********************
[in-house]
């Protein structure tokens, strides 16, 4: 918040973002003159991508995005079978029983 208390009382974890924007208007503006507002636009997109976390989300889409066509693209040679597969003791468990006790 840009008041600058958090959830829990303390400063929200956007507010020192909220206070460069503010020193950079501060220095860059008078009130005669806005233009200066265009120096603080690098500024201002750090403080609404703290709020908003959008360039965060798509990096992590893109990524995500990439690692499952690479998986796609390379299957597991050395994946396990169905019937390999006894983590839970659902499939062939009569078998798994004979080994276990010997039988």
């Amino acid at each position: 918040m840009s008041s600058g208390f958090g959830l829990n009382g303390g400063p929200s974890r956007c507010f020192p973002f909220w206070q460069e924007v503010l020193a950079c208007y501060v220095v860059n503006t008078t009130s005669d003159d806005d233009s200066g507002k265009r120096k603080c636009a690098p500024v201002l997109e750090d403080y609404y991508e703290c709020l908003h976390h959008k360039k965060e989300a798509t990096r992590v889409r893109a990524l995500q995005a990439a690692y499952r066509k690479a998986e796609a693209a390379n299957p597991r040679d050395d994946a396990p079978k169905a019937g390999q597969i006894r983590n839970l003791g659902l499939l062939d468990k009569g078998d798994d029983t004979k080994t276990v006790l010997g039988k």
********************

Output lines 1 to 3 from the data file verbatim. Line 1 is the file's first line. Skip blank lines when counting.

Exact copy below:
[in-house]
């Protein structure tokens, strides 16, 4: 918040973002003159991508995005079978029983 208390009382974890924007208007503006507002636009997109976390989300889409066509693209040679597969003791468990006790 840009008041600058958090959830829990303390400063929200956007507010020192909220206070460069503010020193950079501060220095860059008078009130005669806005233009200066265009120096603080690098500024201002750090403080609404703290709020908003959008360039965060798509990096992590893109990524995500990439690692499952690479998986796609390379299957597991050395994946396990169905019937390999006894983590839970659902499939062939009569078998798994004979080994276990010997039988």
């Amino acid at each position: 918040m840009s008041s600058g208390f958090g959830l829990n009382g303390g400063p929200s974890r956007c507010f020192p973002f909220w206070q460069e924007v503010l020193a950079c208007y501060v220095v860059n503006t008078t009130s005669d003159d806005d233009s200066g507002k265009r120096k603080c636009a690098p500024v201002l997109e750090d403080y609404y991508e703290c709020l908003h976390h959008k360039k965060e989300a798509t990096r992590v889409r893109a990524l995500q995005a990439a690692y499952r066509k690479a998986e796609a693209a390379n299957p597991r040679d050395d994946a396990p079978k169905a019937g390999q597969i006894r983590n839970l003791g659902l499939l062939d468990k009569g078998d798994d029983t004979k080994t276990v006790l010997g039988k």